Tag Archives: William Ellsworth of the U.S. Geological Survey

Quake experts think fracking maps may predict future temblors

Repost from the San Antonio Express-News 

Quake experts think fracking maps may predict future temblors

Experts creating models to gauge future activity

By Sean Cockerham, Tribune News Service Washington Bureau, April 23, 2015 10:02pm
Chad Devereaux works to clear up bricks that fell from three sides of his in-laws' home in Sparks, Okla, after two earthquakes hit the area in less than 24 hours in 2011. A government report released Thursday found that a dozen areas in the United States have been shaken in recent years by small earthquakes triggered by oil and gas drilling, Photo: Associated Press File Photo / AP
Chad Devereaux works to clear up bricks that fell from three sides of his in-laws’ home in Sparks, Okla, after two earthquakes hit the area in less than 24 hours in 2011. A government report released Thursday found that a dozen areas in the United States have been shaken in recent years by small earthquakes triggered by oil and gas drilling, Photo: Associated Press File Photo / AP

WASHINGTON — As earthquakes triggered by oil and gas operations shake the heartland, the federal government is scrambling to predict how strong the quakes will get and where they’ll strike.

The U.S. Geological Survey released maps Thursday that show 17 areas in eight states with increased rates of manmade earthquakes, including places such as North Texas, southern Kansas and Oklahoma where earthquakes were rare before fracking sparked a U.S. drilling boom in recent years.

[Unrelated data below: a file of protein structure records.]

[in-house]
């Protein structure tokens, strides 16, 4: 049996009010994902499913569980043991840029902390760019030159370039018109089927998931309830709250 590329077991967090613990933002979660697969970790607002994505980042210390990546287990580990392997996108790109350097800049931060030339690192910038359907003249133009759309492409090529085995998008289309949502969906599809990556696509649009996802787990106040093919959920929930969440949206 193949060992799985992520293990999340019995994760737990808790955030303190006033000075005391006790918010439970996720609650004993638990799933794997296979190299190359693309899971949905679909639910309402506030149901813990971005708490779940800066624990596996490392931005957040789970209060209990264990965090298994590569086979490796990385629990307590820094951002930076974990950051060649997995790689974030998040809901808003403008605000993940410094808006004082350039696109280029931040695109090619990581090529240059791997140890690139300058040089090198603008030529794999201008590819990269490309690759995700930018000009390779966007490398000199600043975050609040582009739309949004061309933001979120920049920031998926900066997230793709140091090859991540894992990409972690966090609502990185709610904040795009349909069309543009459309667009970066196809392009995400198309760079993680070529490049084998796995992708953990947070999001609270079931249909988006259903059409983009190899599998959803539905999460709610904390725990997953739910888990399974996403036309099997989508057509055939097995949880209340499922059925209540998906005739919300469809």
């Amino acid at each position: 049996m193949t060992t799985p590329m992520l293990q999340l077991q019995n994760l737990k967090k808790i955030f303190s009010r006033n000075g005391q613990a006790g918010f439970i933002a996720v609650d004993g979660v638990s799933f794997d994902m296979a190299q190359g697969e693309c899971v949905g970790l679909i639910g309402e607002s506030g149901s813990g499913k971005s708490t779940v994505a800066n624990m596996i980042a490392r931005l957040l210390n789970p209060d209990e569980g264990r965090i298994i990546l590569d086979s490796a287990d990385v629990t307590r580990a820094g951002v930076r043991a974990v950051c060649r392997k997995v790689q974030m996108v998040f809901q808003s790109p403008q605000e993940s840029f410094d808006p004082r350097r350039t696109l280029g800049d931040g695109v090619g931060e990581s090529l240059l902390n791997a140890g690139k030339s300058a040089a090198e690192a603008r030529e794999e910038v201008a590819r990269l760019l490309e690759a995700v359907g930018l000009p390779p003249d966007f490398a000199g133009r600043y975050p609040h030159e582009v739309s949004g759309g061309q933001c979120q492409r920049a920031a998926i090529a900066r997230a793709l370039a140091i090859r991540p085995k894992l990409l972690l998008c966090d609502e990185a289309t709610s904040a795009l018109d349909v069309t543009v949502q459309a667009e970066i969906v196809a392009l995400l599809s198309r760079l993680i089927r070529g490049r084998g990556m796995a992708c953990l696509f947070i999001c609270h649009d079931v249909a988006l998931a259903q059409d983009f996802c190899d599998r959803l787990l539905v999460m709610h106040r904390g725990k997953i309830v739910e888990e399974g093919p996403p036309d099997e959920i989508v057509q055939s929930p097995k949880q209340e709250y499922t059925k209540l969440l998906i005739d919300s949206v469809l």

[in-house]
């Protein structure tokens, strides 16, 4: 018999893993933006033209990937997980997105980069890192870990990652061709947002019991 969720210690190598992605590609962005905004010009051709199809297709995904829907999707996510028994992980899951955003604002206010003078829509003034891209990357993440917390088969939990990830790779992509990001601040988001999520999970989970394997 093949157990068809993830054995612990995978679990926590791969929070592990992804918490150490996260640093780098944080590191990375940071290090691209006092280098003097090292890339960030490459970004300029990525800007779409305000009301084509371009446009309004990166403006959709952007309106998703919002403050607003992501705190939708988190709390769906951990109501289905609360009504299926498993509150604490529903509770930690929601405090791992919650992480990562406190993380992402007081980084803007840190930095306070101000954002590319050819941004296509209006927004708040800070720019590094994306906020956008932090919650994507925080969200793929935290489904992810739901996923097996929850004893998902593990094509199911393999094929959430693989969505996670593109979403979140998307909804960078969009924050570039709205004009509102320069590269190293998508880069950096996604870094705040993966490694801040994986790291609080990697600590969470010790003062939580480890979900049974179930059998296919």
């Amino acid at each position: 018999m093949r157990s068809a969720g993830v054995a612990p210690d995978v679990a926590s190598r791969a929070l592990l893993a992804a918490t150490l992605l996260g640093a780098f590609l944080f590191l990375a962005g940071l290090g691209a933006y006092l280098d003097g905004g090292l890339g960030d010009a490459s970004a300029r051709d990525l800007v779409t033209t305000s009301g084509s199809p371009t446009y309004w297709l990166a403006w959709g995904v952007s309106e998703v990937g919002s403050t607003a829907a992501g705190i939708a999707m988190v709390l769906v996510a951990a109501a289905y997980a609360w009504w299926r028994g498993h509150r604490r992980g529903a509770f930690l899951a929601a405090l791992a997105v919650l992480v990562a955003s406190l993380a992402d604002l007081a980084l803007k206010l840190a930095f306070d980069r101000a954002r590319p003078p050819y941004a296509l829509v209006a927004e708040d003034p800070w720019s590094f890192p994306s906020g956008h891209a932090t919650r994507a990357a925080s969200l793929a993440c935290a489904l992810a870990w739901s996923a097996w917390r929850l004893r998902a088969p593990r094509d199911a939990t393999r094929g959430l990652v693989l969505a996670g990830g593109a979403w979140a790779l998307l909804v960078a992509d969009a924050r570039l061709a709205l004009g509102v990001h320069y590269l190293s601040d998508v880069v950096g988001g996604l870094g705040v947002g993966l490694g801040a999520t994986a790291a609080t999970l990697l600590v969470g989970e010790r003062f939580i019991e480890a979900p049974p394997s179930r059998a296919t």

Seismologists are using the maps in an attempt to create models that can predict the future of such quakes.

“These earthquakes are occurring at a higher rate than ever before and pose a much greater risk to people living nearby,” said Mark Petersen, chief of the USGS national seismic hazard modeling project.

Studies show the earthquakes primarily are caused by the injection of drilling wastewater from oil and gas operations into disposal wells, said Bill Ellsworth, a seismologist with the USGS.

The fact there have been many small earthquakes “raises the likelihood of larger earthquakes,” Ellsworth said. While most of the quakes have been modest, a 5.7-magnitude earthquake near Prague, Oklahoma, in 2011 destroyed 14 homes and was felt as far away as Milwaukee.

The USGS is working on a model, to be released at the end of the year, that can predict the hazards a year in advance.

People who live in areas with manmade quakes can use the forecasting information to upgrade structures to be safer and in order to learn what they should do in case of an earthquake, he said.

“Many of these earthquakes are now occurring in areas where people have not been familiar with earthquakes in the past,” Ellsworth said. “So there’s just a lot of basic education that is worth doing.”

The USGS maps show the earthquakes are mostly in Oklahoma, Texas and Kansas, but also Colorado, Ohio, Arkansas, Alabama and New Mexico.

“What we’ve seen is very, very large volumes of wastewater being injected over many different areas in the midcontinent, Oklahoma principally but also Kansas, Texas and other states,” Ellsworth said.

Fracking produces large amounts of wastewater, which oil and gas companies often pump deep underground as an economical way to dispose of it without contaminating fresh water. That raises the pressure underground and can effectively lubricate fault lines, weakening them and causing earthquakes.

While there was some initial skepticism, it’s become increasingly accepted that oil and gas activities are behind the surge in American earthquakes since 2008. Southern Methodist University researchers said in a research paper this week that these activities were the most likely cause of a rash of earthquakes that hit an area northwest of Fort Worth, Texas, from November 2013 to January 2014.

Oklahoma was rocked with nearly 600 earthquakes big enough for people to easily feel last year.

The Kansas Corporation Commission, a state regulatory agency, has responded to the earthquakes there with new rules that limit how much saltwater drilling waste can be injected underground. Ellsworth said seismic researchers were watching Kansas closely to see whether the new rules reduced the quakes.